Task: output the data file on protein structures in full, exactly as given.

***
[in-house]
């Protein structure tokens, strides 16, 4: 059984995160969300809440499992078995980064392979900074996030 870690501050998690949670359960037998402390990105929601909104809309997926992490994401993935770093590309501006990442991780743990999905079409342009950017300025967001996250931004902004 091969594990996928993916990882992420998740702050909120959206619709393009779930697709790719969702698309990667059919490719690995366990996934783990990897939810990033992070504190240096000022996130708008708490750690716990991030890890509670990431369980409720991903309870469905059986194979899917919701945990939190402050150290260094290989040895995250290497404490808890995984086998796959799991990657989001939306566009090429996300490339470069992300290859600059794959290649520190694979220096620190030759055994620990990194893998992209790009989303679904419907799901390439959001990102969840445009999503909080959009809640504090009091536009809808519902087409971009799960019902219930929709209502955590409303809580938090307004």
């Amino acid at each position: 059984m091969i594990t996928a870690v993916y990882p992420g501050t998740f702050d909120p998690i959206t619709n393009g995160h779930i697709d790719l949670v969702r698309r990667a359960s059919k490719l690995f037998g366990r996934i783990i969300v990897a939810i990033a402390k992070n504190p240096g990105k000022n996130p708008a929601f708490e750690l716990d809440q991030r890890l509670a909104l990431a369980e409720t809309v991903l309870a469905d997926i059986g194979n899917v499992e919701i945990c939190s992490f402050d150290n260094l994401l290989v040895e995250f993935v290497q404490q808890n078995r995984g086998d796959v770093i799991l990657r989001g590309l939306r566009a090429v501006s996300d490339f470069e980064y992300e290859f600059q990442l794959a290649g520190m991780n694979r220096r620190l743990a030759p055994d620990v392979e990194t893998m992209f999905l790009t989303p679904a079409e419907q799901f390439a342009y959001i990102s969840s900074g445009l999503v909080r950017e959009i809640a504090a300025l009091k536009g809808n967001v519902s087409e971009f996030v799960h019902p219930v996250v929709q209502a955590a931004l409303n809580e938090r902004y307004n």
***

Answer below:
[in-house]
């Protein structure tokens, strides 16, 4: 059984995160969300809440499992078995980064392979900074996030 870690501050998690949670359960037998402390990105929601909104809309997926992490994401993935770093590309501006990442991780743990999905079409342009950017300025967001996250931004902004 091969594990996928993916990882992420998740702050909120959206619709393009779930697709790719969702698309990667059919490719690995366990996934783990990897939810990033992070504190240096000022996130708008708490750690716990991030890890509670990431369980409720991903309870469905059986194979899917919701945990939190402050150290260094290989040895995250290497404490808890995984086998796959799991990657989001939306566009090429996300490339470069992300290859600059794959290649520190694979220096620190030759055994620990990194893998992209790009989303679904419907799901390439959001990102969840445009999503909080959009809640504090009091536009809808519902087409971009799960019902219930929709209502955590409303809580938090307004």
């Amino acid at each position: 059984m091969i594990t996928a870690v993916y990882p992420g501050t998740f702050d909120p998690i959206t619709n393009g995160h779930i697709d790719l949670v969702r698309r990667a359960s059919k490719l690995f037998g366990r996934i783990i969300v990897a939810i990033a402390k992070n504190p240096g990105k000022n996130p708008a929601f708490e750690l716990d809440q991030r890890l509670a909104l990431a369980e409720t809309v991903l309870a469905d997926i059986g194979n899917v499992e919701i945990c939190s992490f402050d150290n260094l994401l290989v040895e995250f993935v290497q404490q808890n078995r995984g086998d796959v770093i799991l990657r989001g590309l939306r566009a090429v501006s996300d490339f470069e980064y992300e290859f600059q990442l794959a290649g520190m991780n694979r220096r620190l743990a030759p055994d620990v392979e990194t893998m992209f999905l790009t989303p679904a079409e419907q799901f390439a342009y959001i990102s969840s900074g445009l999503v909080r950017e959009i809640a504090a300025l009091k536009g809808n967001v519902s087409e971009f996030v799960h019902p219930v996250v929709q209502a955590a931004l409303n809580e938090r902004y307004n």